Did they commit a Fair Housing Violation? Episode #306
Todd: Hello. Welcome to Todd Miller TV joined here today with Oana. OK. I’ve read an article today that was on the Wall Street Journal.
Todd: And it was about how there’s a difficult time, it’s difficult to get houses. So one of the things that they’re saying that’s a good technique is to write a letter like a pretty please letter to the seller to try to make your case for them to take your offer over other offers. So, we all know that absence of knowing anything about the buyers, the sellers tend to pick what kind of offer. If you don’t know anything about the buyers, which offer does the seller typically take?
Oana: The highest net for the seller.
Todd: Highest net for the seller with the best terms if you’re going to close in a reasonable time and that they think that they believe will actually close, right?
Todd: OK. Well, in this article, in this case, the buyer didn’t do that. He intentionally admitted that he – the seller said, he picked an article or he picked a buyer because of the letter he wrote, not because of the amount. So here’s part of the problem. In the letter he wrote, “My wife and I are – she’s pregnant. We’re expecting a kid. We want to have a family. We see you have a family. We’re like you. We both have families. Our kids will play in the same place that your kids played. And we want you to take our offer over everybody else’s.” Is there a potential problem with that?
Oana: OK. So if this is between buyer and seller, it’s all fair and it will even work. However, when you’re dealing with – when you’re choosing an offer based on somebody’s familial status, meaning whether they got kids or they’re married or not married, when you’re choosing an offer based on their race, their religion, I think the opportune words are “fair housing violations”.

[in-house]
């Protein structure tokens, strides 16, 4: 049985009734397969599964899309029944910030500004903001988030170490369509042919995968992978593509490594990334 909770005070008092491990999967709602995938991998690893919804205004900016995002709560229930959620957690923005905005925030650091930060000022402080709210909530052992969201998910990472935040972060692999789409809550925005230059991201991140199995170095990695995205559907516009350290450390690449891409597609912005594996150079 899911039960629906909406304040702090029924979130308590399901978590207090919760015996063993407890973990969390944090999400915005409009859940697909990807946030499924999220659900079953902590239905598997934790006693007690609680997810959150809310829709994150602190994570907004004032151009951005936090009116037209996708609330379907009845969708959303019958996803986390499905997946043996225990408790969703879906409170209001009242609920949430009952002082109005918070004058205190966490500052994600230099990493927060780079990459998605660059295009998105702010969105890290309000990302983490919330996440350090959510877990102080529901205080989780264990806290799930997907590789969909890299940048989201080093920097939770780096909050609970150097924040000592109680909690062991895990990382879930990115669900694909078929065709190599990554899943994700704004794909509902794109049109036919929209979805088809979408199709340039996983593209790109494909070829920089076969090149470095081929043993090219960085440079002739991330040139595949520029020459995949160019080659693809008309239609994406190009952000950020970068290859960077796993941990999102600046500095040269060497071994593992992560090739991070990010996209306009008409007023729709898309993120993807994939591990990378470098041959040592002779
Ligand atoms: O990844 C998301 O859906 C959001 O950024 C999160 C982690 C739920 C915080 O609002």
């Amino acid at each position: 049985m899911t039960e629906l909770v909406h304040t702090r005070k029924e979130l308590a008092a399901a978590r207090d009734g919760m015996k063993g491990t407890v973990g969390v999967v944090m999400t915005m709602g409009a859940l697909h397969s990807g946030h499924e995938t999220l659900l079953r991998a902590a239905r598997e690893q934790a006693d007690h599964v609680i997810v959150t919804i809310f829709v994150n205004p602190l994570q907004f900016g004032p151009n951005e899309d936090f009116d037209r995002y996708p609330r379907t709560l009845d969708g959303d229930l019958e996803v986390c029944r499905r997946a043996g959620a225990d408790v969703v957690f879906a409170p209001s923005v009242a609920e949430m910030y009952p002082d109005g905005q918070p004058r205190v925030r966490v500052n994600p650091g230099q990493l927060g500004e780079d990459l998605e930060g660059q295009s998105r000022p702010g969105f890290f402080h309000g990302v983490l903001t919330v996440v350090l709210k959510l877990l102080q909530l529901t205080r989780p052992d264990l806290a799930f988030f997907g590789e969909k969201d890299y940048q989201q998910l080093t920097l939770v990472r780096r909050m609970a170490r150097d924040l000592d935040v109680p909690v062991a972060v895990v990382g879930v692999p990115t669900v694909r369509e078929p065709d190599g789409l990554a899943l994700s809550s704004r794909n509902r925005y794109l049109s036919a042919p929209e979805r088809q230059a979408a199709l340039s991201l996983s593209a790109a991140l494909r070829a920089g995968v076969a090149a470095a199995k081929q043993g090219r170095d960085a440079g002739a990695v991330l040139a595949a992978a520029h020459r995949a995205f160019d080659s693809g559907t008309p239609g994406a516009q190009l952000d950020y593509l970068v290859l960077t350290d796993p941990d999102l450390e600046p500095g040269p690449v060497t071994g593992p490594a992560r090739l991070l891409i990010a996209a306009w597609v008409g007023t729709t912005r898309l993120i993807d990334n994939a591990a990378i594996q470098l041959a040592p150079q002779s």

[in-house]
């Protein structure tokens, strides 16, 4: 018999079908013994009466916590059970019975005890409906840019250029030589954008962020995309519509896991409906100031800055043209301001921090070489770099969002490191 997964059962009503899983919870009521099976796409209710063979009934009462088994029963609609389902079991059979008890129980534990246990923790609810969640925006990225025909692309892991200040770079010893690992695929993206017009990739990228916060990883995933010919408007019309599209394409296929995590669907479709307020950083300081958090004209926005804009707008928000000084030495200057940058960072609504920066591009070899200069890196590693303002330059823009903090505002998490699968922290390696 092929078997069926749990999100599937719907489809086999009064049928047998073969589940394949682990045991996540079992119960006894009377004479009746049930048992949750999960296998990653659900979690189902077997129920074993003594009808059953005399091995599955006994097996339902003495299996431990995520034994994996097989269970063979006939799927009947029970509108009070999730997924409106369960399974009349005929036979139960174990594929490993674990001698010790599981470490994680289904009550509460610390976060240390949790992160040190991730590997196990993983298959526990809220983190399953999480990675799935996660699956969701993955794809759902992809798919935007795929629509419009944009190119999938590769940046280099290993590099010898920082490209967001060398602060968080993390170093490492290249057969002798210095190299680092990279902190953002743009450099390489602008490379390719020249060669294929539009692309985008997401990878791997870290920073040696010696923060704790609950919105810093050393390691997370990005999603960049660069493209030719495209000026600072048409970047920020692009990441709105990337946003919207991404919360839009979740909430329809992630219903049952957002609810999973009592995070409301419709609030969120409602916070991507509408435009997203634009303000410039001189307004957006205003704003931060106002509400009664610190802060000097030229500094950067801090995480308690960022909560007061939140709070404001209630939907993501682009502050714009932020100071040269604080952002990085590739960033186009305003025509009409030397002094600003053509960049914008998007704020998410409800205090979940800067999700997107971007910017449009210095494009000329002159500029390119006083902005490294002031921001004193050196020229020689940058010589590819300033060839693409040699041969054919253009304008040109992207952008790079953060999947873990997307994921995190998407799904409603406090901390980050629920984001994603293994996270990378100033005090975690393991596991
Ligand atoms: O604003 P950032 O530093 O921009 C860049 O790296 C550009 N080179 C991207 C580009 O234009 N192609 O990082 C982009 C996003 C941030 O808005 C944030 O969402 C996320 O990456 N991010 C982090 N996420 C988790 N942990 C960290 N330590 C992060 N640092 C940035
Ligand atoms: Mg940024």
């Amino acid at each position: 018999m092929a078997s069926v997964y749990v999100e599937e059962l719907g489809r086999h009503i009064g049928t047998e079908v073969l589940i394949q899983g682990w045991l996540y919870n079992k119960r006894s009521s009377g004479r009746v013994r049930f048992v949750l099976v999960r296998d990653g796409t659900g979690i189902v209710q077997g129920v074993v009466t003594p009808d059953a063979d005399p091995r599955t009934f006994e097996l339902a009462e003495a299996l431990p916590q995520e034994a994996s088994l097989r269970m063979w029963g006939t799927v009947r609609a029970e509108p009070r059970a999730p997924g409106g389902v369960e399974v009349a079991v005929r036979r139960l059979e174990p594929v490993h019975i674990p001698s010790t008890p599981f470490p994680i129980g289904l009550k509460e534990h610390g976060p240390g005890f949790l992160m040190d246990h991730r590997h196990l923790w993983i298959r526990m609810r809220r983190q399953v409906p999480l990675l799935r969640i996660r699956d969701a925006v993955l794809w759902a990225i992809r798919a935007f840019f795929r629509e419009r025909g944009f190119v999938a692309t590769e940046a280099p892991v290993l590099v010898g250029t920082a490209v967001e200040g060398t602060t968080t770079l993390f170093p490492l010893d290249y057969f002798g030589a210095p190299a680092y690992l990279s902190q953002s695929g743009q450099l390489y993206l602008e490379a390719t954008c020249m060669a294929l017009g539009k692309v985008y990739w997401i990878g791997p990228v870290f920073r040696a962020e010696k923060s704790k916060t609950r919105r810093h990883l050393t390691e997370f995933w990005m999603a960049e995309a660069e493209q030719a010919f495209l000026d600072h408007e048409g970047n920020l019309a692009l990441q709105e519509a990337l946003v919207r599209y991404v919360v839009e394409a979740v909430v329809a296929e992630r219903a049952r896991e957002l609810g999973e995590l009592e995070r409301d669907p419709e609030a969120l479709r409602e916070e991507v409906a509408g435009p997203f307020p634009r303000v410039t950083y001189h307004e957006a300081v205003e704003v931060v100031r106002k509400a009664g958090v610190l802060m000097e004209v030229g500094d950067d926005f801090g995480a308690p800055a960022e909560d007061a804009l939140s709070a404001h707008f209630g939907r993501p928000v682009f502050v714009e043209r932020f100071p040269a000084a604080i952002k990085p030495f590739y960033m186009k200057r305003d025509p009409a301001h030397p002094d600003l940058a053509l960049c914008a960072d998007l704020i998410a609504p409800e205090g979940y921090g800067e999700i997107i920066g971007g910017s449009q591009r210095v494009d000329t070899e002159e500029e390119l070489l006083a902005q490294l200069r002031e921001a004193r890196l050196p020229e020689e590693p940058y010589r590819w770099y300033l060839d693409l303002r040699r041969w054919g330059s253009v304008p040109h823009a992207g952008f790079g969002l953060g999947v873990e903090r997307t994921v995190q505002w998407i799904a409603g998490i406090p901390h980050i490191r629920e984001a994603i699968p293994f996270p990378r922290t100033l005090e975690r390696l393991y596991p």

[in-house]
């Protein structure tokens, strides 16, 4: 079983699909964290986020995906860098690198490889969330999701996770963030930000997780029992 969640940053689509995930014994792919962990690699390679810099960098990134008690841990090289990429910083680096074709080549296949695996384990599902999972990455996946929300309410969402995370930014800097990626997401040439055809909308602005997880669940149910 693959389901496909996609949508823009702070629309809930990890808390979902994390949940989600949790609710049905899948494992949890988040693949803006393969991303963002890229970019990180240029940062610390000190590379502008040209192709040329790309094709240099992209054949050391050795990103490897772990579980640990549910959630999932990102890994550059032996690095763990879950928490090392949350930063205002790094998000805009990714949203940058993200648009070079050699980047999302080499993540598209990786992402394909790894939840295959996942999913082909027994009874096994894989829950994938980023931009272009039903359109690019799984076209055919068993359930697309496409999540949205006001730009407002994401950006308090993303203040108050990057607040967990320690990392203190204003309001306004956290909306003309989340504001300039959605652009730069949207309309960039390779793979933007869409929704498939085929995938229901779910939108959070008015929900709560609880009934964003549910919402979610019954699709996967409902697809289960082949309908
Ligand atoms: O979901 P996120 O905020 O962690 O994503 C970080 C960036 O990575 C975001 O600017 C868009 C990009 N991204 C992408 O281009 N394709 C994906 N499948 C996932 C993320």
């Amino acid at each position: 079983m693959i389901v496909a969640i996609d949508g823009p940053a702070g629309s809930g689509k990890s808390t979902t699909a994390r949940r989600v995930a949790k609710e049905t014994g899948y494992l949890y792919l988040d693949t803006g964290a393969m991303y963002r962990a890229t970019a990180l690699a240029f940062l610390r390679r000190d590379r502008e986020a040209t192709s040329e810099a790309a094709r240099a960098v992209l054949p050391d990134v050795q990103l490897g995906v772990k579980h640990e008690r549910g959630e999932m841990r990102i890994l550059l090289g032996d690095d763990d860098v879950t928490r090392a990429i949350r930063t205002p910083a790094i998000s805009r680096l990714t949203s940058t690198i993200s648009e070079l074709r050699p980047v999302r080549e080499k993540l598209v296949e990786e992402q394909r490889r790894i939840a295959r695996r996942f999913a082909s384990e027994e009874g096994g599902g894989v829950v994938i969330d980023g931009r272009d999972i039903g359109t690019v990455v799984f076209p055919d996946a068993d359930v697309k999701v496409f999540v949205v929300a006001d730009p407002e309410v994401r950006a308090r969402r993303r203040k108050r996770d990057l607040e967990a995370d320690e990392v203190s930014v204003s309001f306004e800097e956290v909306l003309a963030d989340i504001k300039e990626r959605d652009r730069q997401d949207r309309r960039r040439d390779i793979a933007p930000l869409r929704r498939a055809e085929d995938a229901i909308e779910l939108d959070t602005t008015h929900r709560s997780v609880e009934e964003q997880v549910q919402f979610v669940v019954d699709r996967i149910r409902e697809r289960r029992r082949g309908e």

Todd: OK. All right. Fair housing violations.
Oana: So that’s a really very treacherous thing to do and I don’t recommend it. Yes. I mean look, we all want to position ourselves to get that house, OK?
Oana: I have taken buyers with me when I present an offer to a seller when I’m representing the buyer because I know that my buyer is charming and maybe he will be able to charm the seller and maybe we’ll get our offer accepted. I get that. OK? I totally get that.
But as a seller, when you are discriminating against someone else because they’re not like you, they’re not the same race as you, they don’t have the same familial status as you, they don’t have the same religion as you, now, you’re discriminating against protected classes and you are opening yourself up to more liability than it’s worth for you to have the warm and fuzzy that someone just like you just bought your house.
Todd: So essentially, those people who submitted better offers, more money, better terms and everything, were discriminated against because they didn’t have kids or they didn’t state that they have kids.
Oana: Well, they weren’t discriminated against because they didn’t have kids because we don’t know if they did or not.
Oana: But if they had also written a letter saying, “Hey, I am a single person of this orientation.” And the people went, “Oh, they’re not like us. We would not sell to somebody of that race, that religion, that familial status, that sexual orientation.”
Todd: Right. OK.
Oana: Now, you’ve got a problem.
Todd: OK. So, I went to – if you go to hud.gov and you type in for housing, you can read all the fair housing laws. But I’ll spare you and I’ll tell you what the federal ones are. These are the federal ones. Race, color, national origin, religion, sex, familial status, and handicap, you can’t discriminate against any of those.